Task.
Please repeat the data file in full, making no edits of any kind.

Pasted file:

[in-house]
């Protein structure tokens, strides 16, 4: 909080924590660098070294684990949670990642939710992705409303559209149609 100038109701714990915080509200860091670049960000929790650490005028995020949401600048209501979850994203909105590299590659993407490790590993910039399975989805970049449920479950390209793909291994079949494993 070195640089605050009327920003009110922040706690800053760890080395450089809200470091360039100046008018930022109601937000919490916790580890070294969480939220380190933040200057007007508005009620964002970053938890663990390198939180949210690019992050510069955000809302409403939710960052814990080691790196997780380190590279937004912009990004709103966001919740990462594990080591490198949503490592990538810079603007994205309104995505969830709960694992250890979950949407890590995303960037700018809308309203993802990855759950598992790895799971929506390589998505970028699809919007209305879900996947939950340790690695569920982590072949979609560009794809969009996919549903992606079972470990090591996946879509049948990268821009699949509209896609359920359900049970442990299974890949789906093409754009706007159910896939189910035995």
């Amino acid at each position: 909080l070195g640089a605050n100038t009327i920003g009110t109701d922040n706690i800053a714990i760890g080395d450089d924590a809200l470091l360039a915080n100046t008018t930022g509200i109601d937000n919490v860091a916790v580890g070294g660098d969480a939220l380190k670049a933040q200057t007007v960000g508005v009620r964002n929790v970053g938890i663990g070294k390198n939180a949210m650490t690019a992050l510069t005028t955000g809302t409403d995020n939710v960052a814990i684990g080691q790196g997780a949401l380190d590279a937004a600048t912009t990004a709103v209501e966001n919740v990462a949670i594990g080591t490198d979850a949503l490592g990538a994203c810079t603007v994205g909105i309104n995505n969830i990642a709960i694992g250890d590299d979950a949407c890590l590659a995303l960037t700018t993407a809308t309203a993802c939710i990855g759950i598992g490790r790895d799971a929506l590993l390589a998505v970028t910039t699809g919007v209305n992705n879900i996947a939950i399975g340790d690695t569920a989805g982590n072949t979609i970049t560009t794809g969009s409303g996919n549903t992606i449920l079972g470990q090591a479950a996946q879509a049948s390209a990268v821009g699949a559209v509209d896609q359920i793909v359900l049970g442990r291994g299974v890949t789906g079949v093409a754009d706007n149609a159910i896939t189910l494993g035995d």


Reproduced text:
[in-house]
């Protein structure tokens, strides 16, 4: 909080924590660098070294684990949670990642939710992705409303559209149609 100038109701714990915080509200860091670049960000929790650490005028995020949401600048209501979850994203909105590299590659993407490790590993910039399975989805970049449920479950390209793909291994079949494993 070195640089605050009327920003009110922040706690800053760890080395450089809200470091360039100046008018930022109601937000919490916790580890070294969480939220380190933040200057007007508005009620964002970053938890663990390198939180949210690019992050510069955000809302409403939710960052814990080691790196997780380190590279937004912009990004709103966001919740990462594990080591490198949503490592990538810079603007994205309104995505969830709960694992250890979950949407890590995303960037700018809308309203993802990855759950598992790895799971929506390589998505970028699809919007209305879900996947939950340790690695569920982590072949979609560009794809969009996919549903992606079972470990090591996946879509049948990268821009699949509209896609359920359900049970442990299974890949789906093409754009706007159910896939189910035995």
């Amino acid at each position: 909080l070195g640089a605050n100038t009327i920003g009110t109701d922040n706690i800053a714990i760890g080395d450089d924590a809200l470091l360039a915080n100046t008018t930022g509200i109601d937000n919490v860091a916790v580890g070294g660098d969480a939220l380190k670049a933040q200057t007007v960000g508005v009620r964002n929790v970053g938890i663990g070294k390198n939180a949210m650490t690019a992050l510069t005028t955000g809302t409403d995020n939710v960052a814990i684990g080691q790196g997780a949401l380190d590279a937004a600048t912009t990004a709103v209501e966001n919740v990462a949670i594990g080591t490198d979850a949503l490592g990538a994203c810079t603007v994205g909105i309104n995505n969830i990642a709960i694992g250890d590299d979950a949407c890590l590659a995303l960037t700018t993407a809308t309203a993802c939710i990855g759950i598992g490790r790895d799971a929506l590993l390589a998505v970028t910039t699809g919007v209305n992705n879900i996947a939950i399975g340790d690695t569920a989805g982590n072949t979609i970049t560009t794809g969009s409303g996919n549903t992606i449920l079972g470990q090591a479950a996946q879509a049948s390209a990268v821009g699949a559209v509209d896609q359920i793909v359900l049970g442990r291994g299974v890949t789906g079949v093409a754009d706007n149609a159910i896939t189910l494993g035995d």